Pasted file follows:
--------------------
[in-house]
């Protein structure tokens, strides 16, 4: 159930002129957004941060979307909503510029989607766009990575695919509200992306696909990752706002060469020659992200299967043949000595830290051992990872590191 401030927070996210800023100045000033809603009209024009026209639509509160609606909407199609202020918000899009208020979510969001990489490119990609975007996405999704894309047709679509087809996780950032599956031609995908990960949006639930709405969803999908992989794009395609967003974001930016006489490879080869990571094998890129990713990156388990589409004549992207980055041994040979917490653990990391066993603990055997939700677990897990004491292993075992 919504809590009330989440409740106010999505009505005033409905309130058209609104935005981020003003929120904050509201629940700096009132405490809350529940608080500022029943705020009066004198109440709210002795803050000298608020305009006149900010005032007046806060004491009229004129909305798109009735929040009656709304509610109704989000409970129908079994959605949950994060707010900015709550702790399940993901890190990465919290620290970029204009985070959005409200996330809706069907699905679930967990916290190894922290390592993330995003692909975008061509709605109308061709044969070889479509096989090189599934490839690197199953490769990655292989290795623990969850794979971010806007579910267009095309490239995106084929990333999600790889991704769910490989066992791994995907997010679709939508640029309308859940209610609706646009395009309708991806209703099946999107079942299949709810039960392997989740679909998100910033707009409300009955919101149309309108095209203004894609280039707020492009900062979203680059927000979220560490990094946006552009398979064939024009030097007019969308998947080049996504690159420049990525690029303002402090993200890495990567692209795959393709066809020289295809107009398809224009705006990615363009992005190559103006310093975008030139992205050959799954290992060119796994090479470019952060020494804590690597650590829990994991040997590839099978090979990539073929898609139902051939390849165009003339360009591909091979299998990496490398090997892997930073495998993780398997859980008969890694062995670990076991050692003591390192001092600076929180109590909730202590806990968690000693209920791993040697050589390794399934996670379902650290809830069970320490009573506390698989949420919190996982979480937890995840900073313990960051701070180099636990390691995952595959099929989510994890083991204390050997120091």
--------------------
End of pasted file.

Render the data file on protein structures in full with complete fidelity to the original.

[in-house]
């Protein structure tokens, strides 16, 4: 159930002129957004941060979307909503510029989607766009990575695919509200992306696909990752706002060469020659992200299967043949000595830290051992990872590191 401030927070996210800023100045000033809603009209024009026209639509509160609606909407199609202020918000899009208020979510969001990489490119990609975007996405999704894309047709679509087809996780950032599956031609995908990960949006639930709405969803999908992989794009395609967003974001930016006489490879080869990571094998890129990713990156388990589409004549992207980055041994040979917490653990990391066993603990055997939700677990897990004491292993075992 919504809590009330989440409740106010999505009505005033409905309130058209609104935005981020003003929120904050509201629940700096009132405490809350529940608080500022029943705020009066004198109440709210002795803050000298608020305009006149900010005032007046806060004491009229004129909305798109009735929040009656709304509610109704989000409970129908079994959605949950994060707010900015709550702790399940993901890190990465919290620290970029204009985070959005409200996330809706069907699905679930967990916290190894922290390592993330995003692909975008061509709605109308061709044969070889479509096989090189599934490839690197199953490769990655292989290795623990969850794979971010806007579910267009095309490239995106084929990333999600790889991704769910490989066992791994995907997010679709939508640029309308859940209610609706646009395009309708991806209703099946999107079942299949709810039960392997989740679909998100910033707009409300009955919101149309309108095209203004894609280039707020492009900062979203680059927000979220560490990094946006552009398979064939024009030097007019969308998947080049996504690159420049990525690029303002402090993200890495990567692209795959393709066809020289295809107009398809224009705006990615363009992005190559103006310093975008030139992205050959799954290992060119796994090479470019952060020494804590690597650590829990994991040997590839099978090979990539073929898609139902051939390849165009003339360009591909091979299998990496490398090997892997930073495998993780398997859980008969890694062995670990076991050692003591390192001092600076929180109590909730202590806990968690000693209920791993040697050589390794399934996670379902650290809830069970320490009573506390698989949420919190996982979480937890995840900073313990960051701070180099636990390691995952595959099929989510994890083991204390050997120091």